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Blood Thinners & Dental Procedures
Millions of people regularly take anticoagulant or antiplatelet medications (sometimes called “blood thinners”) to help prevent heart attack and stroke, and to manage a variety of medical conditions including cardiac arrhythmia and stent placement. While these drugs have proven, life-saving benefits, they can also cause side effects such as increased bleeding. So it may be a cause for concern if you're taking one of them and you need to have a dental procedure.
Anticoagulants are among the more widely used pharmaceuticals today, particularly for heart patients. Some common prescription anticoagulants include heparin, warfarin (Coumadin and generics), clopidogrel (Plavix) and dabigatran etexilate (Pradaxa). Regular aspirin and NSAIDS (like Advil) also have anticoagulant properties. The purpose of anticoagulant medications is to keep the blood from clotting (clumping together) as readily as it normally does; this reduces the chance of a clot forming inside a blood vessel, which could lead to a stroke or heart attack.
If you are taking one or more of these medications, it will take longer for any type of bleeding to stop. For some dental or surgical procedures, that's a factor that must be considered. The most important thing you should do is inform your dentist right away if you are taking any kind of anticoagulant or antiplatelet medication — especially if you have just started taking it. The name and dosage of your medication will be noted in your records, and your cardiologist (or other specialist) will be consulted if necessary, to determine what's best for you.
Having Dental Work with Blood Thinners
While each patient is different, there are some generally accepted guidelines for having dental work while taking anticoagulant medications. If the drug is being taken on a temporary basis (after knee replacement, for example) then the safest choice might be to put off non-essential dental procedures. However, in many cases it's entirely possible to have needed work done while taking anticoagulants. In each situation, the risk of increased bleeding must be balanced against the chance that going off the medication could cause more serious problems.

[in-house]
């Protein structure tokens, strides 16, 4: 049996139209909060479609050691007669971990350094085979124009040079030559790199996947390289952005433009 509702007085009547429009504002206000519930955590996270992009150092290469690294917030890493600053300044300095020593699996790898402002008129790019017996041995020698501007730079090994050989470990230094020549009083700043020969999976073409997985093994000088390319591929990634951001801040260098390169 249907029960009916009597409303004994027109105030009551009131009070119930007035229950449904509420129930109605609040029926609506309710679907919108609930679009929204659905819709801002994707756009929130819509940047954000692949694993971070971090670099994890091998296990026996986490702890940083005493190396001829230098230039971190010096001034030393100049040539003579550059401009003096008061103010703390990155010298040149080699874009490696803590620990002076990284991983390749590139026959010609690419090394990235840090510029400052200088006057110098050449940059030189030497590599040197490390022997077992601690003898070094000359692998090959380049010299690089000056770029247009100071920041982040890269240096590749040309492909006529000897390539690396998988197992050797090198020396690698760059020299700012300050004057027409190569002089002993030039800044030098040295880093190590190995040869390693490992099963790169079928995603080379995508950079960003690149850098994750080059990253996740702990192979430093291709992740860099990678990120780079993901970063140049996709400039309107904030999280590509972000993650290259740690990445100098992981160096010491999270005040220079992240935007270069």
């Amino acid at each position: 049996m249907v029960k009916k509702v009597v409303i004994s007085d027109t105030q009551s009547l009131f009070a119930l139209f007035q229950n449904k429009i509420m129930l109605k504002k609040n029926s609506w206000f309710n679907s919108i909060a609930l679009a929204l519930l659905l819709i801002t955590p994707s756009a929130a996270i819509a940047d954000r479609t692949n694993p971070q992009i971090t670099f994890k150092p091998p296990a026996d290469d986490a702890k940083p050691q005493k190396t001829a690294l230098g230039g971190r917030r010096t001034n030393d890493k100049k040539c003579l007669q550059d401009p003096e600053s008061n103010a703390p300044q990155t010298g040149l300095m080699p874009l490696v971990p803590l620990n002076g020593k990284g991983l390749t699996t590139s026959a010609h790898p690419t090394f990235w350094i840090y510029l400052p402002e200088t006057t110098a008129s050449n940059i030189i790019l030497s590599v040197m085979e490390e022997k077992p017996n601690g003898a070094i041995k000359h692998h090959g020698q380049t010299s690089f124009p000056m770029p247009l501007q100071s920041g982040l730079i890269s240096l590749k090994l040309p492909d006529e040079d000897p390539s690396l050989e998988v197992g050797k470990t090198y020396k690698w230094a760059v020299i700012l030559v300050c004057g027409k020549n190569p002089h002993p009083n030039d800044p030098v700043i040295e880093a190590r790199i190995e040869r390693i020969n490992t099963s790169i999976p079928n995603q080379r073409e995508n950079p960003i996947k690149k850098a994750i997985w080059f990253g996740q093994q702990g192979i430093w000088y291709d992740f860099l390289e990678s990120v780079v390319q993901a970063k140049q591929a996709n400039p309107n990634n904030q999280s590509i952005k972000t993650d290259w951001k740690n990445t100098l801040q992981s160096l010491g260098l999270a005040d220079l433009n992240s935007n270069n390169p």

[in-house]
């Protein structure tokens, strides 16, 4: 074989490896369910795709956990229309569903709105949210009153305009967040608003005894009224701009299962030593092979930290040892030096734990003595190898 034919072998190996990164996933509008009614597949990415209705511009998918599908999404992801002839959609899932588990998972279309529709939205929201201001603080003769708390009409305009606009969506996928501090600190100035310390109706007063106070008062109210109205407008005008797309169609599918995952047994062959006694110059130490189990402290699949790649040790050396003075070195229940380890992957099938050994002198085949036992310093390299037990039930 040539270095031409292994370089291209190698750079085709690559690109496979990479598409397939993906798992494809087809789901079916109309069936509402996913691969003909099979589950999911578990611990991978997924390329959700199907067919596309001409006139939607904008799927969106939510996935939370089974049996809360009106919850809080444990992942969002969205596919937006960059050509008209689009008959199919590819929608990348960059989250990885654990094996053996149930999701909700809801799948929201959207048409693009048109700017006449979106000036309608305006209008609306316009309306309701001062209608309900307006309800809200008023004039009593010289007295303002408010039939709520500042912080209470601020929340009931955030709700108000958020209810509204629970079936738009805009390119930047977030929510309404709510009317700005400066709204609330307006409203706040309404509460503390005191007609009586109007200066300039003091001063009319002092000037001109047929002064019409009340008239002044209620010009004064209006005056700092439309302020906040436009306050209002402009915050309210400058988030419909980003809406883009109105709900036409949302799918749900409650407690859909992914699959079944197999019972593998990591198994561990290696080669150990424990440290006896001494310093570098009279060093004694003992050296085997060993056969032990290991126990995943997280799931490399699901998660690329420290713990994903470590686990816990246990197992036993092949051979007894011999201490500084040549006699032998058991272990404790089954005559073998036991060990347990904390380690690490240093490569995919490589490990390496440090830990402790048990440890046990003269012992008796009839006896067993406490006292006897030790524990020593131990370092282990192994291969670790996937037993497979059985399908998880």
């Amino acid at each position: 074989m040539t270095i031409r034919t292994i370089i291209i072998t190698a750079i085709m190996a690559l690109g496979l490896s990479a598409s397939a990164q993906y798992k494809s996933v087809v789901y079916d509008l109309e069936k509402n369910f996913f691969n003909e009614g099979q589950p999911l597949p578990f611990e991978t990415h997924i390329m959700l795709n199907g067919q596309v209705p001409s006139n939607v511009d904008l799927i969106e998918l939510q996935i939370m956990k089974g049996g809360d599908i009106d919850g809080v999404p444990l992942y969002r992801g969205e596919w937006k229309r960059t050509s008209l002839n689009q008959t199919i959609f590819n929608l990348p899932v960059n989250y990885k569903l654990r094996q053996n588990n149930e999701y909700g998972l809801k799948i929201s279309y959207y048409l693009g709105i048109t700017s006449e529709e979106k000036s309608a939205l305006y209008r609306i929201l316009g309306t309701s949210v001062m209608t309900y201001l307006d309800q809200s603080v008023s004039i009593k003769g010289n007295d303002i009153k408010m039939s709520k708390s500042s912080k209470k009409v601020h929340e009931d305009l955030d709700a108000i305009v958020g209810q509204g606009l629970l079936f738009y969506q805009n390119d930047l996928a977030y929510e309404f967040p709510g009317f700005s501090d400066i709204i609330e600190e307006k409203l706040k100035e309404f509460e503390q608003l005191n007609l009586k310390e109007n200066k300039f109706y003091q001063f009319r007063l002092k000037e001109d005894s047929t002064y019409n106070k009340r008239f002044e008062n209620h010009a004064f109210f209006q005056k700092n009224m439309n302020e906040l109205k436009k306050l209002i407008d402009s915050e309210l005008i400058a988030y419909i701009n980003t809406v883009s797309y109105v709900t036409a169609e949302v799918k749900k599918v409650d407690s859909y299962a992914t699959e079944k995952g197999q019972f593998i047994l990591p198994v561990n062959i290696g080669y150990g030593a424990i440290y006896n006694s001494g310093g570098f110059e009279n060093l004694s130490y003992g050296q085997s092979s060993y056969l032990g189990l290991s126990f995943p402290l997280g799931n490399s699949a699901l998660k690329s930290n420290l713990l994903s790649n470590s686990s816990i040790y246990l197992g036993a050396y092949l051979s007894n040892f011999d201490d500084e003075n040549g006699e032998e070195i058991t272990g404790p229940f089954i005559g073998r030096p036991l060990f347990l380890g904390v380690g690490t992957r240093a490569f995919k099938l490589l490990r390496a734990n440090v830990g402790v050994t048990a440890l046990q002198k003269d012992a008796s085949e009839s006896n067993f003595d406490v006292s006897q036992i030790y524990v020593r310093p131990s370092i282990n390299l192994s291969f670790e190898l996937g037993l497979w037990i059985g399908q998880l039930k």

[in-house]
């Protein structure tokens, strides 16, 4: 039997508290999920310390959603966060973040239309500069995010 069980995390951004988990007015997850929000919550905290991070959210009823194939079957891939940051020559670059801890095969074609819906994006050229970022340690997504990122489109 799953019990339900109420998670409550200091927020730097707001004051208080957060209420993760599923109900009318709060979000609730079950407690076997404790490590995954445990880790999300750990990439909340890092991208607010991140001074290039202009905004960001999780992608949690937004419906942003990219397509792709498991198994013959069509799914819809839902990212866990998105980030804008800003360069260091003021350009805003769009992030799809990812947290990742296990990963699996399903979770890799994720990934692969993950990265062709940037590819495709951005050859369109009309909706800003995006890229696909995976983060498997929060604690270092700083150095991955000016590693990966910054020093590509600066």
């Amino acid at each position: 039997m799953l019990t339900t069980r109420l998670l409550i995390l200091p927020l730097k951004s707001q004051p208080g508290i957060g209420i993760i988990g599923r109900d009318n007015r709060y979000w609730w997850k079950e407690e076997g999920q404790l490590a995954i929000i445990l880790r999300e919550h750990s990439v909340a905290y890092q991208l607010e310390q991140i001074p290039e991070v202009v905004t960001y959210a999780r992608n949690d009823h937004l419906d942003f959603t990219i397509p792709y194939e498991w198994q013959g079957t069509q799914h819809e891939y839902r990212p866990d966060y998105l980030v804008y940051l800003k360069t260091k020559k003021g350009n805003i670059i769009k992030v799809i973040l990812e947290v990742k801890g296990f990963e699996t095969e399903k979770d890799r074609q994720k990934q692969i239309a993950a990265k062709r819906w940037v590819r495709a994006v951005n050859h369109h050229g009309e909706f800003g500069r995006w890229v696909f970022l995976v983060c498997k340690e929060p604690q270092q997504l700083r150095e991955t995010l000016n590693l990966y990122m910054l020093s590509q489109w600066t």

A number of studies have shown that for many common dental procedures — cleanings, fillings and restorations, for example — it's safer to continue taking anticoagulant medications than to stop, even temporarily. That's because it is generally possible to control bleeding with local measures (such as biting down on gauze), using hemostatic devices and minimally invasive surgical techniques. Scheduling dental work for early in the day and allowing plenty of time for rest afterwards also provides an opportunity to control any bleeding that does occur.
More Complex Procedures
In some cases, more extensive dental procedures such as tooth extraction or implant placement may be recommended for people taking anticoagulants. As always, the potential risks and benefits of stopping the anticoagulant medication must be carefully weighed. To help in the decision-making process, one or more diagnostic blood tests, such as prothrombin time (PT) or International Normalized Ratio (INR), may be ordered. Then a judgment can be made, based on the test results and on clinical experience.
While it's extremely rare for common dental procedures to cause potentially life-threatening complications, it makes sense to take as few chances as possible. That's why you should tell us about any medications you may be taking, including herbs and vitamins. While taking anticoagulants doesn't prevent you from having dental work, it's important to share information about your medications so you can get the best results from your treatment.
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